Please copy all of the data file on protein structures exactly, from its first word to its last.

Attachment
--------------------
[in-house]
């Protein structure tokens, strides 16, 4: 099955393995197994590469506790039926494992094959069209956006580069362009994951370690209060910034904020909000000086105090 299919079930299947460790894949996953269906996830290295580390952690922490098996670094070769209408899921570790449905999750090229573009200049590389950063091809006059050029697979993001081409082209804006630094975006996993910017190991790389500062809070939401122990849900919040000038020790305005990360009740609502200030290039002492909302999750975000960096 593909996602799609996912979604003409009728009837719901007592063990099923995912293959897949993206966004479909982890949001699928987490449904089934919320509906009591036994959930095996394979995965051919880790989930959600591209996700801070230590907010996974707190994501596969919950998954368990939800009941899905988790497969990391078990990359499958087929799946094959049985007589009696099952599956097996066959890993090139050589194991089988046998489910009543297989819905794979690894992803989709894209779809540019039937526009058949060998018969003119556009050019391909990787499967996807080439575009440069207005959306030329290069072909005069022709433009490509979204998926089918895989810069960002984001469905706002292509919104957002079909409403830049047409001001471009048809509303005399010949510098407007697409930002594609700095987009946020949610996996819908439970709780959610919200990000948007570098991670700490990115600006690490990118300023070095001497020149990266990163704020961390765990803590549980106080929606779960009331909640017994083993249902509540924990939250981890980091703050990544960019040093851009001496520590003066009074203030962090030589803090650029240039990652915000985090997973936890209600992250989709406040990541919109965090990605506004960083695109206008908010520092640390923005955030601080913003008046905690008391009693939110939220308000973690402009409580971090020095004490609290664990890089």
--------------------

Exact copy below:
[in-house]
């Protein structure tokens, strides 16, 4: 099955393995197994590469506790039926494992094959069209956006580069362009994951370690209060910034904020909000000086105090 299919079930299947460790894949996953269906996830290295580390952690922490098996670094070769209408899921570790449905999750090229573009200049590389950063091809006059050029697979993001081409082209804006630094975006996993910017190991790389500062809070939401122990849900919040000038020790305005990360009740609502200030290039002492909302999750975000960096 593909996602799609996912979604003409009728009837719901007592063990099923995912293959897949993206966004479909982890949001699928987490449904089934919320509906009591036994959930095996394979995965051919880790989930959600591209996700801070230590907010996974707190994501596969919950998954368990939800009941899905988790497969990391078990990359499958087929799946094959049985007589009696099952599956097996066959890993090139050589194991089988046998489910009543297989819905794979690894992803989709894209779809540019039937526009058949060998018969003119556009050019391909990787499967996807080439575009440069207005959306030329290069072909005069022709433009490509979204998926089918895989810069960002984001469905706002292509919104957002079909409403830049047409001001471009048809509303005399010949510098407007697409930002594609700095987009946020949610996996819908439970709780959610919200990000948007570098991670700490990115600006690490990118300023070095001497020149990266990163704020961390765990803590549980106080929606779960009331909640017994083993249902509540924990939250981890980091703050990544960019040093851009001496520590003066009074203030962090030589803090650029240039990652915000985090997973936890209600992250989709406040990541919109965090990605506004960083695109206008908010520092640390923005955030601080913003008046905690008391009693939110939220308000973690402009409580971090020095004490609290664990890089």